Paper fires reporter over Pulitzer letter

TOLEDO, Ohio - A newspaper fired a reporter who wrote an anonymous letter to the Pulitzer Prize board critical of the newspaper's entry for its work in uncovering the state's coin investment scandal.

George Tanber, a reporter for The Blade for 14 years, was fired Thursday for "displaying a pattern of conduct which was dishonest, inappropriate, or both," the newspaper reported in Sunday's editions.

Tanber, who worked in the newspaper's bureau in Monroe, Mich., had been suspended last week while the paper investigated, after telling Blade editors Tuesday that he wrote the letter.

The Blade was a finalist for the 2006 Pulitzers in public service. It broke the story in April 2005 about a state investment in rare coins managed by prominent Republican fundraiser Tom Noe. The scandal led to theft charges against Noe, and Republican Gov. Bob Taft pleaded no contest to ethics violations last year.

The letter claimed the newspaper knew about problems with the investment in 2004 and tried to cover up the fact for fear its investigation would be discredited.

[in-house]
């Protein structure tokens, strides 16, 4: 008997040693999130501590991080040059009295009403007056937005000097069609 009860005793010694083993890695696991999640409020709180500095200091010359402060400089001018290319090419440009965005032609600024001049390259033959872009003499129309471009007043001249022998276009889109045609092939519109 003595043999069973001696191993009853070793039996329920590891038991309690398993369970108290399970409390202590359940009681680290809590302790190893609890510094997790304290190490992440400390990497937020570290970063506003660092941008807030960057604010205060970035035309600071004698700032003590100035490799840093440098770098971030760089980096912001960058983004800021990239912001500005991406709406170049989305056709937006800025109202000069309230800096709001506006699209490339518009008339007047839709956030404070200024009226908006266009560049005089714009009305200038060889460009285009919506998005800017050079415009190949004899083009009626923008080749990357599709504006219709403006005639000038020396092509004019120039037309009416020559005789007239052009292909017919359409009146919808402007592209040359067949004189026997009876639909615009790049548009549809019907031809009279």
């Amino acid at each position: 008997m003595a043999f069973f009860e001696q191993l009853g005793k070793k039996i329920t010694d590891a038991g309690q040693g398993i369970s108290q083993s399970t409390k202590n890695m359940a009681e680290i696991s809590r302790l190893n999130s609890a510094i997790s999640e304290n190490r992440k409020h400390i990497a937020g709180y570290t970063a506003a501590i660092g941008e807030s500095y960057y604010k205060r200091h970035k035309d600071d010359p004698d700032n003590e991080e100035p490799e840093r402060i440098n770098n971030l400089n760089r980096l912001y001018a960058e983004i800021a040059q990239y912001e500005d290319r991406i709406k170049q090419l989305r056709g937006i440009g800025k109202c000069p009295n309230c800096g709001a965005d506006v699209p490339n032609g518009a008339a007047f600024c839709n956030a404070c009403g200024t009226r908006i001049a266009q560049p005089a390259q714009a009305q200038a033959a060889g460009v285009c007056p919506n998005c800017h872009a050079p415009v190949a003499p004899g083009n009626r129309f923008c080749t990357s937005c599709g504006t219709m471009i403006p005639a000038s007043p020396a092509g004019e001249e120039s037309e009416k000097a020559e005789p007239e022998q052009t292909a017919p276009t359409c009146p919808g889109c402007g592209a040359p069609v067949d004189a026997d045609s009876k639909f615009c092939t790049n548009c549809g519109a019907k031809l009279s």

"The bottom line is that Coingate should have been reported at least a year earlier and that Blade editors, once they knew the story was intentionally ignored, should have disciplined the responsible reporter and informed its readers," Tanber wrote in an e-mail message to The Associated Press on Sunday. "That's what newspapers are supposed to do."

Blade editors deny the newspaper acted unethically in its coverage of the investment scandal.

"The Blade and ethics are synonymous," said John Robinson Block, publisher and editor in chief, in the newspaper's published report. "We're a victim of a disgruntled employee."

The Blade hired outside investigators to help identify the letter's author, interviewed employees and public officials, and reviewed e-mail messages on Tanber's work laptop computer.

Tanber said the newspaper also examined two of his personal e-mail accounts without his permission as part of its investigation.

"I don't know if that's illegal, but it certainly raises serious questions that could have far-reaching ramifications," he wrote.

Tanber's letter did not challenge the accuracy of the stories. Sig Gissler, administrator of the Pulitzer Prizes, has said it was not a factor in the judging. The Times-Picayune of New Orleans and The Sun Herald of south Mississippi won the public service award for their coverage of Hurricane Katrina.

The Blade, which won a Pulitzer in 2004, has a daily circulation of about 140,000 and is owned by Block Communications Inc.